Thursday, January 26, 2012

Resolutions Part IV: Waste Less

Photo Source
Give up plastic, for good!

I know you’ve heard it before, time and time again, but it’s good to be reminded – plastic is bad!  We’ve become so reliant on using plastic in everything even though it is probably the worst man-made material we rely on.

This year, if there was anything to try giving up using it would be plastic. So why is plastic so bad?  Here are just a few reminders:
  • Endangered wildlife can accidentally ingest plastic materials loosely dumped in our landfills that eventually reach our oceans
  • Making plastic material contributes to global emissions, which pollutes our environment, the air and our land
  • Plastic is not biodegradable, so it never disappears! Every piece of plastic ever made still exists today, even just as plastic dust!
  • It takes about 430,000 gallons of oil to produce 100 million non-degradable plastic bags and we are using about 4-5 trillion worldwide annually
  • Plastic is made from petroleum and natural gases that are non-renewable
  • Of all the plastic materials that are made only a few are even recyclable!
  • Most of the plastic that gets thrown out usually makes it to our oceans, contributing to the Great Pacific Garbage Patch

The worst plastic of them all: bottled water!
  • North Americans still buy more bottled water than any other nation in the world despite possibly having the best water sources and regulated, clean and drinkable tap water

Bottled beverages may seem convenient when you're on the go but if more people truly understood or recognized the problems these bottles pose I think less people would be so quick to purchase them

For some tips to help get you started on reducing your plastic waste check out these sites:



Other Sources

Thursday, January 19, 2012

Resolutions Part III: Do More ...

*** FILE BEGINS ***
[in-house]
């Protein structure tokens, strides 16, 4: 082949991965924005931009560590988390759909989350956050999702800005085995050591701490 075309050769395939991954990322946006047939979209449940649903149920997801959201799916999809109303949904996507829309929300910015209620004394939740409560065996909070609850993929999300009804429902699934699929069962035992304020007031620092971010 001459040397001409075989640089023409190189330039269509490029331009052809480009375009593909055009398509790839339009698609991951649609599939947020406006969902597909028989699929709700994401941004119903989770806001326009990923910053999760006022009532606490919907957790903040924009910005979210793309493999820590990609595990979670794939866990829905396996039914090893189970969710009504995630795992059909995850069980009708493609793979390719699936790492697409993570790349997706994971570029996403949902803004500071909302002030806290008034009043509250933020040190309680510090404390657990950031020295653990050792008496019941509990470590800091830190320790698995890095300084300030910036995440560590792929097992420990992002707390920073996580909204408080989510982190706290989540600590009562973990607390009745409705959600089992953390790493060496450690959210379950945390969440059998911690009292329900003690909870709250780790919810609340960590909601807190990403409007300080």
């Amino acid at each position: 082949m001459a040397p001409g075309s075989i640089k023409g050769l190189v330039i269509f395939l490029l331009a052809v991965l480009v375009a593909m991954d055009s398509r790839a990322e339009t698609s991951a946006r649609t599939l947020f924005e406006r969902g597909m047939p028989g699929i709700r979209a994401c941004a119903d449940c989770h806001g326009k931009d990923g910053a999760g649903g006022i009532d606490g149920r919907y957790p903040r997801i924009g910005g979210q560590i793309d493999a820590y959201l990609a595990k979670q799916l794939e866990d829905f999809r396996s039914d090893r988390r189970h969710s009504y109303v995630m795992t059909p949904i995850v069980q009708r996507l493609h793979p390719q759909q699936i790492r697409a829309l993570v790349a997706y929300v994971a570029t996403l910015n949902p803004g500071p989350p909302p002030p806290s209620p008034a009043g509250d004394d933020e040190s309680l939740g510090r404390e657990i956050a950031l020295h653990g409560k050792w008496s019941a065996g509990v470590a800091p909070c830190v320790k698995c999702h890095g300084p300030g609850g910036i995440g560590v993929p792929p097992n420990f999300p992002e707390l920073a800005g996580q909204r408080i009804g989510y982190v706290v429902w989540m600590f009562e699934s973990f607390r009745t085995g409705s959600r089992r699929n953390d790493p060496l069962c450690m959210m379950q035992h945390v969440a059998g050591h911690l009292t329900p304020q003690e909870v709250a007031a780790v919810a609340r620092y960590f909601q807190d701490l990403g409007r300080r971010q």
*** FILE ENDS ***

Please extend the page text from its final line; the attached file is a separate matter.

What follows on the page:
... to Waste Less!

One great way you can reuse more, buy second-hand clothing!
A great resolution to make this year is to make a better effort to recycle.  It’s well known that recycling is important because it exte0nds the life and usefulness of products by making something new out of them without having to use too many raw resources.

Recycling benefits the environment and the planet by helping to save energy, reduce pollution, reduce the amount of waste in landfills, and most importantly, it prevents against global warming.

However, it’s important to know exactly what can actually be recycled.  Besides the usual recyclable items like paper, plastic, glass, and metal, other recyclable items include biodegradable waste, batteries and electronics.   For an extensive list of what you can or can’t recycle, visit your city’s website (For The City of Toronto)

As great as recycling is however, the better resolution you can make is to reuse and reduce – mostly reduce!  When you produce less garbage, you don’t have to worry about it getting dumped in landfills or using energy to recycle it.  On the plus side, besides saving valuable natural resources you can also save money when you reuse!

A fun way you can learn how to reduce and reuse is by becoming a do-it-yourself-er! Do-it-yourself or DIY is term used to describe projects in which you build, modify, or repair something with the help of experts.  It’s a great way to take something old and make something new out of it or to take something damaged and make something else out of it by re-purposing it.

DIY projects can help you with any home improvement tasks, clothing repair or gardening ideas.  For ideas on where or how to get started, check out these websites: